Handcuffs have unusual and contradictory design requirements: They must serve one human, and at the same time thwart another.
For those who wield handcuffs, they must be light and efficient to put on and remove from a perpetrator. For the unfortunate wearer, the devices must restrain resistant wrists whether they happen to be thick or thin. And cuffs can't succumb to cleverness or brute force escape attempts.
Modern handcuffs are great for accomplishing all of the above. But it took more than 100 years to perfect the design.
Before the mid-19th century, a number of somewhat brutal methods failed on various points. In England, one painful device involved a metal apparatus in the shape of a figure eight. Only the most violent criminals were subjected to the shackles because they allowed minimal movement and injured the wrists of the wearer—something officers at the time saw as a bonus. A padlock design became obsolete when Harry Houdini showed that if you banged against something hard enough, the internal pin would release. In the United States, the handcuff precursor was a single metal loop welded to a larger oval. The first loop was for both prisoner's hands and the second was for the officer to keep hold of: not comfy for anyone.
But the most tortuous restraining device of the time was certainly the twister, which was a chain-link loop with a metal T attached. The chain slipped over both hands and the T was twisted until the law-breaking arms were painfully bound.
These prisoner-keepers pretty much sucked for both prisoner and cop. As one ex-Scotland Yard criminal investigator wrote in 1894: "The English handcuffs are heavy, unwieldy, awkward machines, which at the best of times, and under the most favourable circumstances, are extremely difficult of application."
Then George Carney invented the swing cuff in 1912 in Boston. The mechanism was brilliantly simple, and it was the beginning of the type of cuff you probably imagine when you think of handcuffs — they look similar to toy versions you may have had as a kid (or an adult, we do not judge!). They had a bow with teeth that swung 360 degrees through a double steel bottom piece. It continued to pivot through until it hit the wrist. At that point the top and bottom piece could be locked into place. The big advantage was officers could clamp perps' hands without a key. Other adjustable models were already on the market, but the swing cuff's ease of use made it a game-changer.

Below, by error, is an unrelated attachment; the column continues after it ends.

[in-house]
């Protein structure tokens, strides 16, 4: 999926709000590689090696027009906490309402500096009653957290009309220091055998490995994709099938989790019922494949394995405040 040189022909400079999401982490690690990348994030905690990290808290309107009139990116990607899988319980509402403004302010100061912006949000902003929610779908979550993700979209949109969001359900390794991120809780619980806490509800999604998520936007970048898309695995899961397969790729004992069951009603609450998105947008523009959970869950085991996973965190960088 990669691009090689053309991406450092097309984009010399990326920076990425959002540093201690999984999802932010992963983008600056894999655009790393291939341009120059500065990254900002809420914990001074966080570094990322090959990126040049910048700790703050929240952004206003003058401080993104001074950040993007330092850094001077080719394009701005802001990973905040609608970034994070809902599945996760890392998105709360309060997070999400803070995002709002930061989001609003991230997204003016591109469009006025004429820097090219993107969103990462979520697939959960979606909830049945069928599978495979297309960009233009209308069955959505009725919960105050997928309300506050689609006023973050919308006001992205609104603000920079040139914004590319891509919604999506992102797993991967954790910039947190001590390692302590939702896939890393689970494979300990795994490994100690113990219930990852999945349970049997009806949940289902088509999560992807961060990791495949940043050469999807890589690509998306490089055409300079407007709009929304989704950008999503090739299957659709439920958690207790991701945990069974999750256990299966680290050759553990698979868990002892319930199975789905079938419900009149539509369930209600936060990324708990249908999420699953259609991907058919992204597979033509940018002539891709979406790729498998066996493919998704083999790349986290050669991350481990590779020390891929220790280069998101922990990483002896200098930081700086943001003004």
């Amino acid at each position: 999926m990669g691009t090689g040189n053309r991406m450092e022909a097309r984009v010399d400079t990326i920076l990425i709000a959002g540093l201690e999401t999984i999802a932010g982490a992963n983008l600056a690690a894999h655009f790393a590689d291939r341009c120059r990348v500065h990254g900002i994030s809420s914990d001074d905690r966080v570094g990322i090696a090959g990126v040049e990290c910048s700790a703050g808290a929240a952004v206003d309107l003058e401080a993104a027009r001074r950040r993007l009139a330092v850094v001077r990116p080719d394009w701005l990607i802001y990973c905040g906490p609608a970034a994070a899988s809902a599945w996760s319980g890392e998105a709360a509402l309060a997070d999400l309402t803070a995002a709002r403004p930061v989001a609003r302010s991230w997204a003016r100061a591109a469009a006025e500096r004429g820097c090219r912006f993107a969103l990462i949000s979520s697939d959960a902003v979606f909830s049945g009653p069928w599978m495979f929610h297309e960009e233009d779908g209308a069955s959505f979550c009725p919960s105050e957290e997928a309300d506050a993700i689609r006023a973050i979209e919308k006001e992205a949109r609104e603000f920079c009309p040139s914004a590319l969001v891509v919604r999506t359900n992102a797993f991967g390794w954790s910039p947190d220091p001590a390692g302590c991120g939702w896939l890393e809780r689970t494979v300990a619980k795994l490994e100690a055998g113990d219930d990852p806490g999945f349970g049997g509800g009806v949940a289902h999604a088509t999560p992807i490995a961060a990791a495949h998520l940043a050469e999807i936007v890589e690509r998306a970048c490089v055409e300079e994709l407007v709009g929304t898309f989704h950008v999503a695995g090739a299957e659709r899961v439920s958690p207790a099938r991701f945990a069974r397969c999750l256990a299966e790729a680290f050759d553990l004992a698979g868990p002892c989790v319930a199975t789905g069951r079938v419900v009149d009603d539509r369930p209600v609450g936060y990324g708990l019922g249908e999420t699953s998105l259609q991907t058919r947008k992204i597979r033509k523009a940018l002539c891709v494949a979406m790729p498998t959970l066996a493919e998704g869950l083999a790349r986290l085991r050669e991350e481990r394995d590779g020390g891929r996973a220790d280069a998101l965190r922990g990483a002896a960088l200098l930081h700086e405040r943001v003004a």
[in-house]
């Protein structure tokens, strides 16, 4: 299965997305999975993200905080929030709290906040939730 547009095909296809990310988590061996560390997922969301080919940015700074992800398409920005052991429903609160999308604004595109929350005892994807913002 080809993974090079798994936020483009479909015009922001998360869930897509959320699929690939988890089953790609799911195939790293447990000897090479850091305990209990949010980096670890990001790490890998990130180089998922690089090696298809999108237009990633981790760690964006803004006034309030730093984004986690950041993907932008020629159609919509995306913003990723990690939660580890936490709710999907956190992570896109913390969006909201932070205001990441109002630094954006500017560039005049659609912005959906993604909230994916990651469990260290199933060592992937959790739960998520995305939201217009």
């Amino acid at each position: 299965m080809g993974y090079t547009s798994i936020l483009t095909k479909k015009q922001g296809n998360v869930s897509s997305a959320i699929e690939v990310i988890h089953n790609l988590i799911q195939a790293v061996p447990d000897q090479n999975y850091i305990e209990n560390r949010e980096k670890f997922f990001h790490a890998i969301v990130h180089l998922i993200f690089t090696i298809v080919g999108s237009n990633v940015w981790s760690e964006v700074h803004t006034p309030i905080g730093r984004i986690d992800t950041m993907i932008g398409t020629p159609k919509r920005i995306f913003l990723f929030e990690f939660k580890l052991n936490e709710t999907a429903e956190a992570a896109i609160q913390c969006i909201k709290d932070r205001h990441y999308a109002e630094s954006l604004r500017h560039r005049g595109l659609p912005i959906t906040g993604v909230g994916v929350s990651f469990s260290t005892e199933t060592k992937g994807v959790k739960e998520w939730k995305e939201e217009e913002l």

In 1914, the Peerless Handcuff Company launched to advertise and sell swing cuffs. The effort put every other model of cuff out of business.
"The thing about the design is that it was a relatively simple product to make; it was easier to use, lighter than previous ones and more cost effective to issue," explains Peerless' vice president Peter Gill, whose great grandfather started the company. With the swing, the handcuff finally became a modern tool that really worked for law enforcement. Carney's idea remains the biggest innovation in handcuff tech ever—and one we still use today.
But swing cuffs could be brutal. When the top bow is pushed in, the cuffs click tighter. So, say, you leaned against a wall or fell on the ground, your wrists got squeezed and the only relief was getting your captor to unlock you with a key (or saying your safety word, depending on the situation).
The solution, introduced not too long after the swing cuff itself, was a double lock that not only kept the shackles from popping open, but also kept them from closing too far. This was first accomplished with a key, but manual locking proved difficult while wrestling an unwilling prisoner. So Peerless came out with a mechanism activated by a quick jab on each bracelet.
Although they've gotten lighter and thinner over time, the standard cuffs still mostly look like this. Today there's just more variation baked in: special special cuffs for people with larger and smaller wrists, and coloured versions denoting inmates of different cellblocks or with health conditions. There are also high security varieties that don't accept the standard key. Hinge cuffs are a riff on the original, but their rigid folding design suspends motion more aggressively.
There are also disposables, and you've probably seen them on the news. They were first introduced in the 1960s and look like cable ties. They're great for riots or other situations where officers need to secure lots of people quickly. Short-term handcuffs are one step up from disposables. They're mostly made with Nylon 6 and serve a similar purpose, but can be reused and unlocked with a standard handcuff key.
As for the future, says Gill, "Who knows who's going to come up with a better mousetrap." We'll find out soon. By the end of this year, the National Institute of Justice is updating requirements for cuffs with increased strength and performance targets, which hasn't happened since the 1970s. The new standards will also include ankle and disposable restraints for the first time. Hopefully we'll soon see even more efficient cuffs that cause as little pain as possible. Unless of course that's what you're into.